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RBR Exclusive: Recapping Greg Byrne’s virtual town hall

Our own Roger Myers offers a firsthand account with key takeaways from Thursday’s call.

Alabama Athletics Director Greg Byrne is a young 48 years old, a tall 6’6”, and media and technologically savvy. He is among the new wave of ADs who lack coaching experience, instead taking the administrative path, and have more business acumen needed to run the multi million dollar enterprises that are sports at major colleges. Byrne embraces social media and uses it to stay in touch with students and fans of the University. It is not unusual to find him giving tickets or swag away on Twitter, or setting up lunch meetings in his office with random responders to his posts. Byrne is known for going through the stands at games to greet fans, especially at away games. In that vein, Byrne along with radio host Chris Stewart held a Zoom Town Hall Meeting on Thursday night for Tide Pride members.

I was one of the 1,000 or so people that joined in on the call this week. Participants were able to send in questions ahead of time, or type in questions during the session. There was not a lot of new information, or absolutes, brought forward, but it was great to have access and hear Byrne’s ideas.

Stewart began the call welcoming everyone and introducing Byrne, who in turn introduced his wife, Regina (@RollTideMamma on Twitter). After a few minutes of talk about how everyone is handling quarantine, Byrne began to talk about the possibility of a fall football season. Byrne said at this point they are planning on games being played on schedule with a full stadium of fans. However, he also mentioned having a Plan B, C, D, E, F..., with plans for half the fans, a third of the fans, a fourth of the fans, all the way to no fans in the stands. Also the possibility of pushing the season back was briefly touched on.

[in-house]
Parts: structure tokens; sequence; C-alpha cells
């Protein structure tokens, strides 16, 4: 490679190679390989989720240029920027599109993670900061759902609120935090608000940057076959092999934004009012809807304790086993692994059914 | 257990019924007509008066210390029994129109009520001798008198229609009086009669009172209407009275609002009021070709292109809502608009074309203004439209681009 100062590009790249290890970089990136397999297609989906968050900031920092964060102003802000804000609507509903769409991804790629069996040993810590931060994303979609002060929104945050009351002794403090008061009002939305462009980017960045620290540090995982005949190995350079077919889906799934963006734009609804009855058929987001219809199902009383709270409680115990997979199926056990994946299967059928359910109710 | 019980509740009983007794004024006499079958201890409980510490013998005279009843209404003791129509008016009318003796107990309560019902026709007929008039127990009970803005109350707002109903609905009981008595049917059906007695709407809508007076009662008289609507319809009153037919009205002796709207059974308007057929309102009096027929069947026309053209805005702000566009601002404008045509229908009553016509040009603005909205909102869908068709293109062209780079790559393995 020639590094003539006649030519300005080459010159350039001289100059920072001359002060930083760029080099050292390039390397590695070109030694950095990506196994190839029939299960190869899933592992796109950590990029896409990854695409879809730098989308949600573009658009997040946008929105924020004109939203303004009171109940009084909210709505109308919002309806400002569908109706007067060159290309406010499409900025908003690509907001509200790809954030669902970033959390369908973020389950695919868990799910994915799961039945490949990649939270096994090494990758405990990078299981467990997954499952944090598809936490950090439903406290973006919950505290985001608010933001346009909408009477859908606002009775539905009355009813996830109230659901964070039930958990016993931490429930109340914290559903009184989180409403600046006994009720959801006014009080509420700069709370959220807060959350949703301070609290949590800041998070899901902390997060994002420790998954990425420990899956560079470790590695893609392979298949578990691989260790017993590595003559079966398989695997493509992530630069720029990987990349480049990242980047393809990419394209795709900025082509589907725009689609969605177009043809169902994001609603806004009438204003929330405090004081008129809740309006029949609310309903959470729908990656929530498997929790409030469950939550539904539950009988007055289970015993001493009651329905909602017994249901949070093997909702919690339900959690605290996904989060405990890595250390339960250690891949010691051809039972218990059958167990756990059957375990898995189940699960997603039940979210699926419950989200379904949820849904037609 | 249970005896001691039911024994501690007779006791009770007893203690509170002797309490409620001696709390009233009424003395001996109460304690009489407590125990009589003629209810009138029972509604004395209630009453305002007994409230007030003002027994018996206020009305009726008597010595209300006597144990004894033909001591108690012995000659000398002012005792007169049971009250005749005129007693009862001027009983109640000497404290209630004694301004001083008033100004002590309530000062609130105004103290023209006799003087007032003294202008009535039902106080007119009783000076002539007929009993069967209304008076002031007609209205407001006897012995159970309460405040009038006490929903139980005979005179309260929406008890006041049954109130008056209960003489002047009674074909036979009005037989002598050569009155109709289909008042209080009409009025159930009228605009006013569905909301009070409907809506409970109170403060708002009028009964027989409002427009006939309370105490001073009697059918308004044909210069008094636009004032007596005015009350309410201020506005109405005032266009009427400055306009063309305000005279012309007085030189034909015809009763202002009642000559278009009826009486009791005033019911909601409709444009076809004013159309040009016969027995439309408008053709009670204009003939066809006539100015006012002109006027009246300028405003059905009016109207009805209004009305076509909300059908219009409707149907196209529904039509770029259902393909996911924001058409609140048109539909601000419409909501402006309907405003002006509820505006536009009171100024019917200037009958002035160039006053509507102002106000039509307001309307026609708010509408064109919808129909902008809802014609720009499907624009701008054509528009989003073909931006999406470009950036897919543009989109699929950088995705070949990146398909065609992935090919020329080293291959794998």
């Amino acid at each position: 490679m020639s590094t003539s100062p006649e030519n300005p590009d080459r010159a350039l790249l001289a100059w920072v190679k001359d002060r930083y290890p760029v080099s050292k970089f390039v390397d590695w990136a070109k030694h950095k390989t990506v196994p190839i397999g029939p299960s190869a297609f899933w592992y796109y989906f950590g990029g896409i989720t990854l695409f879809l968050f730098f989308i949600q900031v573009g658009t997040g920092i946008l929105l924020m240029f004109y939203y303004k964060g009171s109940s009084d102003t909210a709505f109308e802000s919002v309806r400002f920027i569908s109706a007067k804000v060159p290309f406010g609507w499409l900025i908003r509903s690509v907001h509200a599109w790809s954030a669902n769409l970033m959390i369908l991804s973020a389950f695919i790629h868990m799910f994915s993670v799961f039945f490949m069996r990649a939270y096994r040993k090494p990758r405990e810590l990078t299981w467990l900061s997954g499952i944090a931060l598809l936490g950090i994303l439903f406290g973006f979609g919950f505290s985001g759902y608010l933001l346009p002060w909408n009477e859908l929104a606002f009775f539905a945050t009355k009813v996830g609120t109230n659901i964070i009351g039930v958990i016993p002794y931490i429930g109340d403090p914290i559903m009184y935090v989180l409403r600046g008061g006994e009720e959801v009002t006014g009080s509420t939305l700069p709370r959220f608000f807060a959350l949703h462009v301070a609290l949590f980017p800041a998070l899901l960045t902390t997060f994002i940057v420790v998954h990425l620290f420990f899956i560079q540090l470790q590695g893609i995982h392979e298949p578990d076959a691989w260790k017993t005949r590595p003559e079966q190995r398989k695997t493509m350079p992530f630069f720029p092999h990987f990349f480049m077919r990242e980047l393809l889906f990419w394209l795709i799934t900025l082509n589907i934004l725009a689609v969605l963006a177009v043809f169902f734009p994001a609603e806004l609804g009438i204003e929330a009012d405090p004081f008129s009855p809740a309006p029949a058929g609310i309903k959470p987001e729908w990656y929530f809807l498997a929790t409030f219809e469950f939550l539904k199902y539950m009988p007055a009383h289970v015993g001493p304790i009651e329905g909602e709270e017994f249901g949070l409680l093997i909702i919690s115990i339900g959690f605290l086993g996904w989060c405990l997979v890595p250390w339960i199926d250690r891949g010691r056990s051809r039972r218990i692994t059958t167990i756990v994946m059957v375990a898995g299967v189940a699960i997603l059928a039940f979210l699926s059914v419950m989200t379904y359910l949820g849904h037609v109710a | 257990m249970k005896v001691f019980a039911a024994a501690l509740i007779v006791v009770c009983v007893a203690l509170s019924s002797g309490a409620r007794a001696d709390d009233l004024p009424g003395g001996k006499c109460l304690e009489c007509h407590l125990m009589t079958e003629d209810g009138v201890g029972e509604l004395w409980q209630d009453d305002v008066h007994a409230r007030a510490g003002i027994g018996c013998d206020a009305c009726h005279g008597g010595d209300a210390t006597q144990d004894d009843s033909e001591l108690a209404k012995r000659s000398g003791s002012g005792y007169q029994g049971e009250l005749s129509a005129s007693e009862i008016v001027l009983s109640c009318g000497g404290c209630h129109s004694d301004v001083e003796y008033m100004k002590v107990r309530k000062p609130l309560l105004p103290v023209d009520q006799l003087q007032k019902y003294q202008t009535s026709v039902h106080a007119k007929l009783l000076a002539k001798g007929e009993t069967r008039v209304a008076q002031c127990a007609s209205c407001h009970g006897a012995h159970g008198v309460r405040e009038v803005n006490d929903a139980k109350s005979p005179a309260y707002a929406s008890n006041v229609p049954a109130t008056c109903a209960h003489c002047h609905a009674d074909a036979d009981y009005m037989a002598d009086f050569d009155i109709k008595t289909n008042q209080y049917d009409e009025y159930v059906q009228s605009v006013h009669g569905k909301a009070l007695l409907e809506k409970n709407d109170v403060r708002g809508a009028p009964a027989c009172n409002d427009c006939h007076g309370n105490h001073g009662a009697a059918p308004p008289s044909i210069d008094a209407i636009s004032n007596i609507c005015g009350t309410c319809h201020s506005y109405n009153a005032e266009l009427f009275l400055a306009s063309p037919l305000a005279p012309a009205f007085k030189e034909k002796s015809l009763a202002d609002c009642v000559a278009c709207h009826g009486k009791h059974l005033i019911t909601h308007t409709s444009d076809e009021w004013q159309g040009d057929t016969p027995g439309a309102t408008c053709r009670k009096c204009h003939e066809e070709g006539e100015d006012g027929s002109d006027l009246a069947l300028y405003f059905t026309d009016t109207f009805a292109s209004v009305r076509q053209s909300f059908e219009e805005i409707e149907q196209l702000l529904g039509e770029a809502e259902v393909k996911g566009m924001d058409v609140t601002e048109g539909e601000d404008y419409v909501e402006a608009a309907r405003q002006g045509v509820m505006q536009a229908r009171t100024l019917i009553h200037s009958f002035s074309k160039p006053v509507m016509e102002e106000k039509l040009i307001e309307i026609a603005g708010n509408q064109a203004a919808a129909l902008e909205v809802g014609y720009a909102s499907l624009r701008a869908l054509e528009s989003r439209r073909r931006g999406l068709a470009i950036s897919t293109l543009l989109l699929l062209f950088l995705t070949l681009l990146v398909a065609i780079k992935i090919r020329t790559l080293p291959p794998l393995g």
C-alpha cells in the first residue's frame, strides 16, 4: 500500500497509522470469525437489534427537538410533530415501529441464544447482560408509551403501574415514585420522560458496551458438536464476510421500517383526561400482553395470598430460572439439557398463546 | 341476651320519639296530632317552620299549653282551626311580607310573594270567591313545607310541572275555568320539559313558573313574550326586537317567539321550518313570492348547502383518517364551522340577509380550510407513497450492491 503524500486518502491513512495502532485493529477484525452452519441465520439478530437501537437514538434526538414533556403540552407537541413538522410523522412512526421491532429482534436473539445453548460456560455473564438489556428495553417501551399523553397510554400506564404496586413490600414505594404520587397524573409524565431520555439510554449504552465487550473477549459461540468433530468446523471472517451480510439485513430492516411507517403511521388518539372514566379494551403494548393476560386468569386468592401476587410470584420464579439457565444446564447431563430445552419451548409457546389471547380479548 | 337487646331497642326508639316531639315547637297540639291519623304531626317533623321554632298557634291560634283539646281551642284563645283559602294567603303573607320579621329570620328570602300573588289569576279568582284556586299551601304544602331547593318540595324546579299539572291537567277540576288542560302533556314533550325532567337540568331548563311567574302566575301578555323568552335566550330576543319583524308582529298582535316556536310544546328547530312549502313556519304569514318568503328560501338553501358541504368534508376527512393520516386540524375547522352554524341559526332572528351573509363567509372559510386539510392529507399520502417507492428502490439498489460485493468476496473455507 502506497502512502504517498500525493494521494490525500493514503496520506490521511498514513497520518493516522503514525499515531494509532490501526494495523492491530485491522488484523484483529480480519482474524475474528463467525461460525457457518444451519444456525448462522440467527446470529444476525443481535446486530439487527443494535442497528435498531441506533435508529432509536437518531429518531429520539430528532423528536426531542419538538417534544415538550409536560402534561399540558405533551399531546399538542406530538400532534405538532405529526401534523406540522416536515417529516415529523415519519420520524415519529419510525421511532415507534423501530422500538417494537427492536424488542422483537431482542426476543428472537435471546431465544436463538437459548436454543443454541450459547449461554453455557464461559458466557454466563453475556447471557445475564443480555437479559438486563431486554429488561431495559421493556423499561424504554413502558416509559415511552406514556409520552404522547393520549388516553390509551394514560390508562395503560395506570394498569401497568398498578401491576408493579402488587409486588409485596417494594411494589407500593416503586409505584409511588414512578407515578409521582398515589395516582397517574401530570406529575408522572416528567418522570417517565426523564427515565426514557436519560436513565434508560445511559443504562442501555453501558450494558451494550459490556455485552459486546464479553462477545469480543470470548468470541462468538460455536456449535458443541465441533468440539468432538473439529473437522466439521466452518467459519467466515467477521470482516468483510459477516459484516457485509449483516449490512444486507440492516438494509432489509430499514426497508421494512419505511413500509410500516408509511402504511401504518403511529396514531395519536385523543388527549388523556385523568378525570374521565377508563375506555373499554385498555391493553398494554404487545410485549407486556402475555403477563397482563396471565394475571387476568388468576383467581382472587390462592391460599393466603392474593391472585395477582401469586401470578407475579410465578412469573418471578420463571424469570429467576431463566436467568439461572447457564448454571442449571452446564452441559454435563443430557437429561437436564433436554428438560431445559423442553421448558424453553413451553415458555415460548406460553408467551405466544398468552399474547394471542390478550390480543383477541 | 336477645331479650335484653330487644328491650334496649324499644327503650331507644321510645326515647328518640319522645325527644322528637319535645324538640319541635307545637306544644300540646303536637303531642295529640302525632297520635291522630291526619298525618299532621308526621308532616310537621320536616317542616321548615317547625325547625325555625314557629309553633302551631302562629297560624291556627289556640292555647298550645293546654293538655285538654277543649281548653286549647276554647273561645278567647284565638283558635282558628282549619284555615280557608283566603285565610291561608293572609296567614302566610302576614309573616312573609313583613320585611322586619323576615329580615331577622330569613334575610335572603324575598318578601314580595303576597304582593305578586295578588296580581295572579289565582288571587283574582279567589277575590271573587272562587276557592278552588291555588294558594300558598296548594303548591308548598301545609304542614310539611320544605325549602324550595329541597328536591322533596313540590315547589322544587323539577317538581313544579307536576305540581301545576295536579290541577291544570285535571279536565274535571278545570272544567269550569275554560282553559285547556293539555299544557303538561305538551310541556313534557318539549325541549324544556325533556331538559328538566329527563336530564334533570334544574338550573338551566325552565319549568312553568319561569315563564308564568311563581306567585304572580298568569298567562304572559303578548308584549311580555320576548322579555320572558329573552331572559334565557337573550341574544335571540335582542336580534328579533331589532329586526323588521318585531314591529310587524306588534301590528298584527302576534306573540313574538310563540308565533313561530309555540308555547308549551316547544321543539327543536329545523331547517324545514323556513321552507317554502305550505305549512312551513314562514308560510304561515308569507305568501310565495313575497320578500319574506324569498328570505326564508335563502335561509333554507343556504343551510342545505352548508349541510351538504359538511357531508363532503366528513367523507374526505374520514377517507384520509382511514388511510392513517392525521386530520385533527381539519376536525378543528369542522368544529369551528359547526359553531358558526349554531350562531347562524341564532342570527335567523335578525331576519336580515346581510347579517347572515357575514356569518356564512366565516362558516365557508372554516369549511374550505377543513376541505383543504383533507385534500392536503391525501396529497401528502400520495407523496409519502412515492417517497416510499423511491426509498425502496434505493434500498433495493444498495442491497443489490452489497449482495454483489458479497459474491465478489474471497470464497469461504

Byrne brought up that fans might be asked, or possibly required, to wear masks, then talked about the picture that is circulating of a 1918 Georgia Tech game played during the Spainish flu pandemic that had all fans wearing masks. When pushed on the plan if not everyone is allowed in Byrne said we are working on that, but we aren't ready to talk about that quite yet, but that it might be that a season ticket holder might not be able to attend all games if it came to that.

Some bullet points:

  • Bryant Denny Construction is on schedule
  • Mal Moore remodel is on schedule
  • Science center is on schedule
  • BDS won't have as many elevators as fans have requested, as they are $1 million per unit
  • Over 90% of the new premium seats in BDS have been sold. All 10 Founders Suites have been sold at 5 million per
  • Terrace Club and Loge Boxes are all sold
  • The other two new premium areas, including the Champions Club, are 75-80% sold
  • If there isn't a football season, or if there is a shortened version, ticket and Tide Pride payments will be refunded
  • Drop dead date fall football appears to be late June or first week of July
  • In six of seven weeks well will no more than we do now
  • Byrne said he very much wants to eventually retire from the University of Alabama

Byrne reiterated that the money raised by the seat sales and The Crimson Standard is necessary for upgrades to Rhodes Stadium, The Science Center, and all other projects. Byrne said that these things are being done for the benefit to the student athletes, who remain the most important people to him.